Like the first rider, she’s a little far out of the saddle—but in this case, it’s because she’s using her body well. Her horse is a round jumper who’s making quite an effort. Because he’s creating such a good bascule, she’s had to come out of the saddle more to stay with him. Where the first rider was ducking to meet her horse, this one’s horse is coming up to meet her.
She’s using her good hands effectively to deal with the horse’s apparent tendency to jump to the right in the air. Her right hand (which should be down alongside the crest—my one criticism) is releasing him, allowing him to use his head and neck to go straight, while her left hand is working as a direct rein. She’s applying pressure from front to back to hold him straight and minimize his shift to the right.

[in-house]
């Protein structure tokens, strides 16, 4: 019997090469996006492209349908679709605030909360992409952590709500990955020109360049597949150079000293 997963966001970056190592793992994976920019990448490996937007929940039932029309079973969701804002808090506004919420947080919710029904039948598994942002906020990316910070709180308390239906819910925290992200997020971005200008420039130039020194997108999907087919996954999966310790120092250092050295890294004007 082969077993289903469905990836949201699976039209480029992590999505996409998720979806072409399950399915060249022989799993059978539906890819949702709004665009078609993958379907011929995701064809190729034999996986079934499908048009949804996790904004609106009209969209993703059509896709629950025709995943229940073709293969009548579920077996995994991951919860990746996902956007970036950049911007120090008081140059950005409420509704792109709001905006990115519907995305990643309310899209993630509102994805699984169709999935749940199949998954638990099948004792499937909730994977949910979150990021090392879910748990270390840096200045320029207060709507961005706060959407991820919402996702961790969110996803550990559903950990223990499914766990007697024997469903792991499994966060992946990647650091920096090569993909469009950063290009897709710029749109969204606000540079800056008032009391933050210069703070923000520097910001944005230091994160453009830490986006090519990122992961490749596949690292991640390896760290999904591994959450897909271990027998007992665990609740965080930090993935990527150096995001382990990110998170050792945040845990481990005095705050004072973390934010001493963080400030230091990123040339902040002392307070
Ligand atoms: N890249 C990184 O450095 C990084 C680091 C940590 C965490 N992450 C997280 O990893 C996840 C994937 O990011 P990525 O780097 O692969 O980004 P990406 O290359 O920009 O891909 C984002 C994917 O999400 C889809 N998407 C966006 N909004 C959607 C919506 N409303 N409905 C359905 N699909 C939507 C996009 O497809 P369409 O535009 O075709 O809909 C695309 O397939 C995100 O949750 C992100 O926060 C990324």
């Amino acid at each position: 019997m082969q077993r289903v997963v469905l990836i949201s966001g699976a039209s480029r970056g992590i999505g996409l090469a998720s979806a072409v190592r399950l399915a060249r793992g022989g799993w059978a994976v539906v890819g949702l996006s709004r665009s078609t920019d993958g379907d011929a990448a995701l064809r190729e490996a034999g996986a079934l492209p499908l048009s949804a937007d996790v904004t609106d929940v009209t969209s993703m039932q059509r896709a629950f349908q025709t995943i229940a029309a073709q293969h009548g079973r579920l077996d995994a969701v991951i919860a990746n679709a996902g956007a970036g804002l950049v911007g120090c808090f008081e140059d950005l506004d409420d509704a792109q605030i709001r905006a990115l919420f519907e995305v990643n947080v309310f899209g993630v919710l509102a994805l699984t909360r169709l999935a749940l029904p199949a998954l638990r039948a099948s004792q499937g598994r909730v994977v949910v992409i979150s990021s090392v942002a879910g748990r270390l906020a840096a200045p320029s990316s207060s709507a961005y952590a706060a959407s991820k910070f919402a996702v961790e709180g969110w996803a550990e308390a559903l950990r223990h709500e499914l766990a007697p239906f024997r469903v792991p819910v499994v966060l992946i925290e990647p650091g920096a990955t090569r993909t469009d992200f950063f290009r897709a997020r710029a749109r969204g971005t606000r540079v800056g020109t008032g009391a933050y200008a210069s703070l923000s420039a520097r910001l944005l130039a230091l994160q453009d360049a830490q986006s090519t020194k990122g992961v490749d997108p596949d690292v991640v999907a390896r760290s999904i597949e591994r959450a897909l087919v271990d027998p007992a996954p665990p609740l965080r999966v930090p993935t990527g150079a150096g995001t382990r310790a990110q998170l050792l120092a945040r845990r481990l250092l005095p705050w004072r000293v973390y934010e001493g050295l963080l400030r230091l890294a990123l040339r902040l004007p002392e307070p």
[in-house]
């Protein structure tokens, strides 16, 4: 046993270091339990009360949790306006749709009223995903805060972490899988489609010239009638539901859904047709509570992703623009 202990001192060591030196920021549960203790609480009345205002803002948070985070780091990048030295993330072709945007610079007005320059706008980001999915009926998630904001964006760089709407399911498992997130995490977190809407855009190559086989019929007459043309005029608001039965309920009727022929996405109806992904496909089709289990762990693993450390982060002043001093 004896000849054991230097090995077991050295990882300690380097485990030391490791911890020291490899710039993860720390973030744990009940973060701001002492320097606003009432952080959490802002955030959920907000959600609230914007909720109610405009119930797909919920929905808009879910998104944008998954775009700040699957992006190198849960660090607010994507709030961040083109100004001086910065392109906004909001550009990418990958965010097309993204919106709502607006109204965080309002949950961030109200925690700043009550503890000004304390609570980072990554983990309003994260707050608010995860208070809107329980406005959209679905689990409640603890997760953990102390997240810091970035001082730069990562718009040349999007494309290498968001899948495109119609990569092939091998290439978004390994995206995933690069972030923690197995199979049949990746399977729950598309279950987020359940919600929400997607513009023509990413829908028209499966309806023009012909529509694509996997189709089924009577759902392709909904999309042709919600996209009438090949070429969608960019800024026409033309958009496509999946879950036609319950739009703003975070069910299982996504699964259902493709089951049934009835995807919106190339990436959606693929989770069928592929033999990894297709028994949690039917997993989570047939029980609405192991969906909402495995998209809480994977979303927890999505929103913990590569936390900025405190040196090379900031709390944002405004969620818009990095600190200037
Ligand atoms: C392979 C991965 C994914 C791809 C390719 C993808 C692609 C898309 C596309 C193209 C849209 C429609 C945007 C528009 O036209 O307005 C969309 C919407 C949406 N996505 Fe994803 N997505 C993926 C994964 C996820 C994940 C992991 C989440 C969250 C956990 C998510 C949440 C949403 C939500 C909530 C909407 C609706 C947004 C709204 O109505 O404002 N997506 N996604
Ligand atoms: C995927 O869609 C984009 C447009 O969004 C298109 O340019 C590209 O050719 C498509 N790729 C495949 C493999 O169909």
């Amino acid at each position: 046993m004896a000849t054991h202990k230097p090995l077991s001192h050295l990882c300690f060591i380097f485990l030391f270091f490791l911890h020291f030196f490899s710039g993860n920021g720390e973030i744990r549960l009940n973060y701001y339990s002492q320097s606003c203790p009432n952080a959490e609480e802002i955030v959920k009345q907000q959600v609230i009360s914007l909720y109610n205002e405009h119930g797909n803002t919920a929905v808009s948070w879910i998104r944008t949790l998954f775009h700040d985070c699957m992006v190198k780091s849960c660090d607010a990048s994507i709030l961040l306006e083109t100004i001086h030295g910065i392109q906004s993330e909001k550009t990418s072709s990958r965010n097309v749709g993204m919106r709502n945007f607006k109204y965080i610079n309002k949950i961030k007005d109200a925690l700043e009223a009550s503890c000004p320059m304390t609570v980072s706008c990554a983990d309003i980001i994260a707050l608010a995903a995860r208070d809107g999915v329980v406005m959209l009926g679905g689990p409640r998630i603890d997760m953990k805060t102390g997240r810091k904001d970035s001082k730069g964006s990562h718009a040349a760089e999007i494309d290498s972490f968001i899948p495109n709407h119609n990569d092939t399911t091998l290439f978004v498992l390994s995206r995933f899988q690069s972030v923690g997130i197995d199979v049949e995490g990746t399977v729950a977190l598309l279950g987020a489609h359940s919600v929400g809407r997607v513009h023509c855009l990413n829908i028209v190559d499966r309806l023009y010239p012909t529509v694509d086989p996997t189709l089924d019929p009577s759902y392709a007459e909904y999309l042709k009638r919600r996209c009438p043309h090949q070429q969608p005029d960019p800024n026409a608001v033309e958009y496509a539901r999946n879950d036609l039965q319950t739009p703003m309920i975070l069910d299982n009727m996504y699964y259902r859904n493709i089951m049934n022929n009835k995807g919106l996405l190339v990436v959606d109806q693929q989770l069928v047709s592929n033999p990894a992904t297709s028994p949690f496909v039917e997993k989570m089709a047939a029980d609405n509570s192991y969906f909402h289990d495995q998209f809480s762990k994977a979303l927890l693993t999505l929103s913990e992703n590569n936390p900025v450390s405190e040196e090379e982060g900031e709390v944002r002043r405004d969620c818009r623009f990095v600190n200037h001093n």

Her attentive, attractive horse has a beautiful expression in his eyes and ears. He’s very good with his knees, but he’s had a lot of time to get them up over this oxer.
Reprinted from the February 1986 issue of Practical Horseman magazine. Is this photo of you? Email Practical.Horseman@EquiNetwork.com, and we’ll identify you.
To submit a photo of yourself to Jumping Clinic, send a 4×6 in. or larger horizontal PRINT to Jumping Clinic, Practical Horseman, 656 Quince Orchard Rd., Suite 600, Gaithersburg, MD 20878. If taken professionally, please include the photographer’s name and contact information. Photos will not be returned.